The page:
Genetic impact of slavery abolition in Mauritius: Ancient DNA data from Le Morne and Bois Marchand cemeteries
From a demographic point of view, the island of Mauritius can be considered a multicultural melting-pot derived from forced and free labor, as it was there where the British conducted the 'Great Experiment' to replace slaves with indentured workers after abolition.
Despite the huge potential that Mauritius offers for studying admixed populations, it has remained uncharacterized from a genetic perspective until now. Several genetic markers have been analyzed in the current Mauritius population with the aim of understanding its present-day structure. However, to better ascertain the temporal evolution of its composition, the analysis of ancient human remains is required.
Ancient DNA data was retrieved from two different archaeological sites in Mauritius. The cemetery of Le Morne dates from the 1830s and is thought to contain the remains of slaves or freed slaves, within the maroonage movement of slaves’ freedom. The Bois Marchand site is a nineteenth-century cemetery that is expected to reflect the population composition during the indentured worker period.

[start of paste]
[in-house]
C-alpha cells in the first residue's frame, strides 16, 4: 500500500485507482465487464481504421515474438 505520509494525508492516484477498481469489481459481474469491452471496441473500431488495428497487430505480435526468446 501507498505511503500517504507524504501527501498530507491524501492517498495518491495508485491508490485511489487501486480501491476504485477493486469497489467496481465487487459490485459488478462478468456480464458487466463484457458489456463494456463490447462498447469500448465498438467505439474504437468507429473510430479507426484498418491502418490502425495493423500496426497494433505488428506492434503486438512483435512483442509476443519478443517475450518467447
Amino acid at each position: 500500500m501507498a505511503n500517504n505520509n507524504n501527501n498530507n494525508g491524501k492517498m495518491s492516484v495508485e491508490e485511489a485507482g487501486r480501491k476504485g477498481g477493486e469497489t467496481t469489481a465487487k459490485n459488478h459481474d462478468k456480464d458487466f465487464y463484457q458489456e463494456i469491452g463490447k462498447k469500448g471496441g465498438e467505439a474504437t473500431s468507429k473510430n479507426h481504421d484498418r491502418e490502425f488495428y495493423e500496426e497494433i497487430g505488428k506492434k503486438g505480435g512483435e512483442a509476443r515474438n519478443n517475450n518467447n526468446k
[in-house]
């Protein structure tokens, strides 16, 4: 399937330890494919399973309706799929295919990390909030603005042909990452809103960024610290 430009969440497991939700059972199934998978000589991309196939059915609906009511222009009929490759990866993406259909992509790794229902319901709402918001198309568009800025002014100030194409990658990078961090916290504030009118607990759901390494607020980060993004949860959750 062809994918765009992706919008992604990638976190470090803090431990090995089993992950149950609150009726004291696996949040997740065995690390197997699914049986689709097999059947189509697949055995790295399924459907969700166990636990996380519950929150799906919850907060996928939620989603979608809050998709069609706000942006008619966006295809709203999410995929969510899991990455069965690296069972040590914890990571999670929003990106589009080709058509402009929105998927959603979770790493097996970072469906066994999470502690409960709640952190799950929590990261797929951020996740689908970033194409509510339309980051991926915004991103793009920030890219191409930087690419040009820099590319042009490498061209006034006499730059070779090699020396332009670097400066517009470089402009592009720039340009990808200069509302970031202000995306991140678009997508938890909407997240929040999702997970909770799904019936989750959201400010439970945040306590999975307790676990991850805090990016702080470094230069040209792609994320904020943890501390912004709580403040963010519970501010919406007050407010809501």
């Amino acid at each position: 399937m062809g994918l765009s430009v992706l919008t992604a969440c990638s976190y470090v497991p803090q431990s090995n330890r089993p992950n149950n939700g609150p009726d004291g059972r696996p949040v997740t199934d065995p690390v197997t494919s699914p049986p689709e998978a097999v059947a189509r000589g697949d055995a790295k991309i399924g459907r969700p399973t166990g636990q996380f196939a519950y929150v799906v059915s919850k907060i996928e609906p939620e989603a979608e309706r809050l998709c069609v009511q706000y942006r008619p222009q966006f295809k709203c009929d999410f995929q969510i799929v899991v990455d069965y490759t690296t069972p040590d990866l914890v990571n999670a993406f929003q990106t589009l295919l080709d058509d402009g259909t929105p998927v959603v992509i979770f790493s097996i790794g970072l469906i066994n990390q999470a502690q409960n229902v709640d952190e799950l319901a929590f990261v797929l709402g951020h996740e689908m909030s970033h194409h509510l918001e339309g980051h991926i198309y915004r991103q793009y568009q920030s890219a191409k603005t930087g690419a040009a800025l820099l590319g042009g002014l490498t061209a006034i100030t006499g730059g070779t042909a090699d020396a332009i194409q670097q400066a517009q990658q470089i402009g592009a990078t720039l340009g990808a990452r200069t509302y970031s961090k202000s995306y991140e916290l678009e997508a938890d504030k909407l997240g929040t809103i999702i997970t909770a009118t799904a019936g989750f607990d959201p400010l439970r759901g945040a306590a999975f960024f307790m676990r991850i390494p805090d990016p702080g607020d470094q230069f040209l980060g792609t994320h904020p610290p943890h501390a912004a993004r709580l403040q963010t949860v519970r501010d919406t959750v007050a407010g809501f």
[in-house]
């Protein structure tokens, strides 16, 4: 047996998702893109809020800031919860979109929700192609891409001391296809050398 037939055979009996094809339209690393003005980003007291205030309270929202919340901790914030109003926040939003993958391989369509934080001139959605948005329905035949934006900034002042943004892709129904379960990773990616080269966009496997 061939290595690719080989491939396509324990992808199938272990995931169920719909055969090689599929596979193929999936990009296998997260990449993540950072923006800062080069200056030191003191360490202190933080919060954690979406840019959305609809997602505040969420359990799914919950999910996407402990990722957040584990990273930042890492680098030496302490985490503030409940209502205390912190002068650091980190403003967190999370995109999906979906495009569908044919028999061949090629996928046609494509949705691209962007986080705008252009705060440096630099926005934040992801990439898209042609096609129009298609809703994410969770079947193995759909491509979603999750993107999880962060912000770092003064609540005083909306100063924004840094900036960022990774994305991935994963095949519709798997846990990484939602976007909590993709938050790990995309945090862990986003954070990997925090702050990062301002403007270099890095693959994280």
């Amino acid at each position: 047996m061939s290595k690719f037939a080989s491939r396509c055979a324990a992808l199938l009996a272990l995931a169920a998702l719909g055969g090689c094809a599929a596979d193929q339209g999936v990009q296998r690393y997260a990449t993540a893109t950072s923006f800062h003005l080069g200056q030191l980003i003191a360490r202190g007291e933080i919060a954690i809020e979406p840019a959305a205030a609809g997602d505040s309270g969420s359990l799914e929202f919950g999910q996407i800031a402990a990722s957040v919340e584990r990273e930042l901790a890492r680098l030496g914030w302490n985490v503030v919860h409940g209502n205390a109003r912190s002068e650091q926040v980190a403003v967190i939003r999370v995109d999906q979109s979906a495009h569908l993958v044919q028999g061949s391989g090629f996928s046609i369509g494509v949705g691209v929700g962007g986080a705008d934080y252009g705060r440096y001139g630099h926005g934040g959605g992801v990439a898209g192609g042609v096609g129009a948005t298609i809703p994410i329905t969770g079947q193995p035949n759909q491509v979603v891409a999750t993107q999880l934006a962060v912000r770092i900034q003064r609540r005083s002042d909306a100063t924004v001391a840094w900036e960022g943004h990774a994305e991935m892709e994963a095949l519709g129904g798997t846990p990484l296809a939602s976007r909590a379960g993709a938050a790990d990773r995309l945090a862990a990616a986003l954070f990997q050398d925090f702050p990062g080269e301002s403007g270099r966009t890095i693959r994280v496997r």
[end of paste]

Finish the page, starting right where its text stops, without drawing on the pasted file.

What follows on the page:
Here, we present a comparison of the genetic composition of historical and modern samples to interpret population genetic changes in Mauritius over time, within the historical context of European colonialism, transoceanic slave trade, and Indian and Chinese diasporas.
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Genetic impact of slavery abolition in Mauritius: Ancient DNA data from Le Morne and Bois Marchand cemeteries. Rosa Fregel, Martin Sikora, Krish Seetah, Hannes Schroeder, Carlos Bustamante. Presented at The 80th Annual Meeting of the Society for American Archaeology, San Francisco, California. 2015 ( tDAR id: 397135)
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